Ricotta and spinach gnudi are a little like gnocchi without the potato. They're light, cheesy and incredibly comforting and delicious!
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Gnocchi have been one of my elder son's favorite meals for many years now. It was one of the first meals he gobbled down faster than us, and ate just as much. His younger brother has never been quite such a fan, though is getting more in to them now he can help.
Earlier attempts to get the kids to help make gnocchi tended to end in very messy hands and not a whole lot of help. However these days, I can get them to do a pretty good production line with me (as they did with some beet gnocchi not long ago). Which is just as well, as we need quite a lot these days.
Recently, I was looking to try something a little different on the theme and came back to gnudi. I made them a couple years ago, but somehow got out of the habit. I don't think the kids will be letting that happen again.
What are gnudi?
Gnudi come from Tuscany in Italy. The name literally translates as "nude" as they are in effect like the filling for ravioli or other filled pastas without the pasta covering. They are sometimes called "malfatti" meaning "malformed".
Neither name is particularly kind, really, and the simple ingredient list doesn't really give you a true sense of how wonderfully delicious these little bites are either.
All gnudi use ricotta as the base ingredient, with egg to hold them together and typically some parmesan or pecorino for additional flavor. You use some flour, but not that much so the cheese flavor dominates. Some, like these, also include spinach. It adds a nice flavor and texture (and the healthiness balances out all that cheese, I like to hope!).
Tips for making spinach gnudi/malfatti
I won't lie, these take a little time to make since you need to form all the little balls. But it's not difficult and you can soon get yourself in a rhythm.
Some tips to help them turn out well:
- Drain the ricotta ahead of time to remove excess moisture.
- Make sure you drain the spinach really well - I recommend squeezing out twice - and chop it really fine.
- Chill the mixture before you form into balls - this makes it a little easier to work with.
- Line and dust a large baking sheet with flour before you start rolling.
- Use damp hands to help you roll the gnudi into balls.
- You can form the balls ahead of time and chill for a couple hours before cooking.
See how they come together in the short video!
Since the flavors in these are relatively delicate, I'd recommend you keep things simple in how you serve them. Here we had them with a simple sage browned butter which pairs really well. You could also use a simple tomato sauce, but I wouldn't go for anything much fancier than that.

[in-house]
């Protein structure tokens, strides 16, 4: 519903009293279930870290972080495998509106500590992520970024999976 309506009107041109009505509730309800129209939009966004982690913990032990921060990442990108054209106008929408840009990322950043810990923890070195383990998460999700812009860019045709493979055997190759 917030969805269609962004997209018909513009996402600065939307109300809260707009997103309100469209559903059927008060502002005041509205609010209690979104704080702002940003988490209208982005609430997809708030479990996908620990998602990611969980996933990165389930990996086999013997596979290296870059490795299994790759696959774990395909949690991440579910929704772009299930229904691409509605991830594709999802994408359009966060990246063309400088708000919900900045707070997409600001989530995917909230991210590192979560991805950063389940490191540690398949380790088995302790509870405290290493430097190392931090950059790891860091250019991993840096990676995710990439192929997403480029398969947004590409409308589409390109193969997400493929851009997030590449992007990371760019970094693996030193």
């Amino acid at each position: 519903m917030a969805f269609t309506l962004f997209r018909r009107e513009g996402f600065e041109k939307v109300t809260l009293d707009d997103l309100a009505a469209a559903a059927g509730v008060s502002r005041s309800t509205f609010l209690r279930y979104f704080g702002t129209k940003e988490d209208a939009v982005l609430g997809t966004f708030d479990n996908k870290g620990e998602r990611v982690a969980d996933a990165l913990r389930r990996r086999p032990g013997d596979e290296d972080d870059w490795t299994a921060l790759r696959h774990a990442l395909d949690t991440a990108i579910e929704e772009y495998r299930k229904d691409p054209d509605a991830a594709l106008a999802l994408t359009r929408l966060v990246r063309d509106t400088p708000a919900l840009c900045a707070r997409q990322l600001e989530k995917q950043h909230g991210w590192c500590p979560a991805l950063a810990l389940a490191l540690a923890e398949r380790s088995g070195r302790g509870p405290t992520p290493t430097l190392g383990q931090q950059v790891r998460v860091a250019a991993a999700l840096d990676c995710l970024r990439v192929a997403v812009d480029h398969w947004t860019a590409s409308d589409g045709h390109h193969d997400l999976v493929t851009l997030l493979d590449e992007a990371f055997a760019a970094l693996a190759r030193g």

Ricotta and spinach gnudi might look a little like gnocchi, but their flavor is even more cheesy and comforting. They're easier than you might think to make and worth every bit of effort in rolling them up. These delicate little bites are pure deliciousness.
Try these other comforting vegetarian meals:
- Pumpkin ravioli (tortelli di zucca)
- Vegetarian bibimbap (a delicious mix of rice and veg)
- Mushroom galette
- Plus get more vegetarian meals and Italian recipes in the archives.
Ricotta and spinach gnudi
- 12 oz ricotta
- 12 oz spinach weight after any thick stems have been removed
- 1 egg
- 2 oz all purpose flour plain flour (2oz is a little under ½ cup)
- 1 oz parmesan finely grated (1oz is around ½ cup, light packed)
- 1 dash pepper (to taste)
- Place the ricotta on a piece of kitchen paper (or clean starch-free dish towel) in a strainer and cover with an additional piece of kitchen paper. Leave to drain excess liquid for around an hour.
- Place spinach in a bowl, pour over boiling water and leave for a couple minutes to wilt.
- Drain the spinach and place spinach in a clean dish towel. Squeeze out as much water as possible, moving it around then squeezing again. Finely chop the spinach and unless you're really sure how dry it is, it can be worth trying to squeeze again before you set aside.
- Pat dry the ricotta to remove any drained liquid then put it in a bowl with the spinach, egg, flour, parmesan and pepper. Mix all together then cover and refrigerate for ideally 2 hours, or at least an hour.
- Once it has rested, prepare a baking sheet with parchment sprinkled with flour to put the gnudi on. Get a little bowl with cold water to use for your hands as you work.
- Take a spoonful of the mixture at a time (I use a tablespoon measure to get roughly even size) and with slightly damp hands, roll into a ball and place on the prepared baking sheet. Repeat with all of the mixture, trying to work quickly so you don't get the dough too warm and sticky. Dampen your hands with the water in your bowl as needed.
- If time suits, you can chill the prepared gnudi for a couple hours until you need to cook them, or cook straight away.
- Bring a wide, shallow pan of water to the boil. Add a few gnudi at a time to the water, keeping the water over a high heat so it continues to boil.
- When the gnudi rise to the top, remove with a slotted spoon to an oiled bowl and repeat, cooking in batches.
- Serve as you prefer but suggest with browned butter - for this quantity melt around 3 ½oz/ 100g butter in a skillet and allow to cook over medium heat until it becomes a nutty smell and gently brown color. Once the butter has melted you can add around 3-4 chopped sage leaves for a lovely flavor that works well with the gnudi.
See some of my favorite cooking tools and ingredients in the Caroline's Cooking Amazon store.
(By the way, in case you are curious, I found this interesting article in Saveur about the evolution of gnocchi whose early forms seem to have given these dumplings their name.)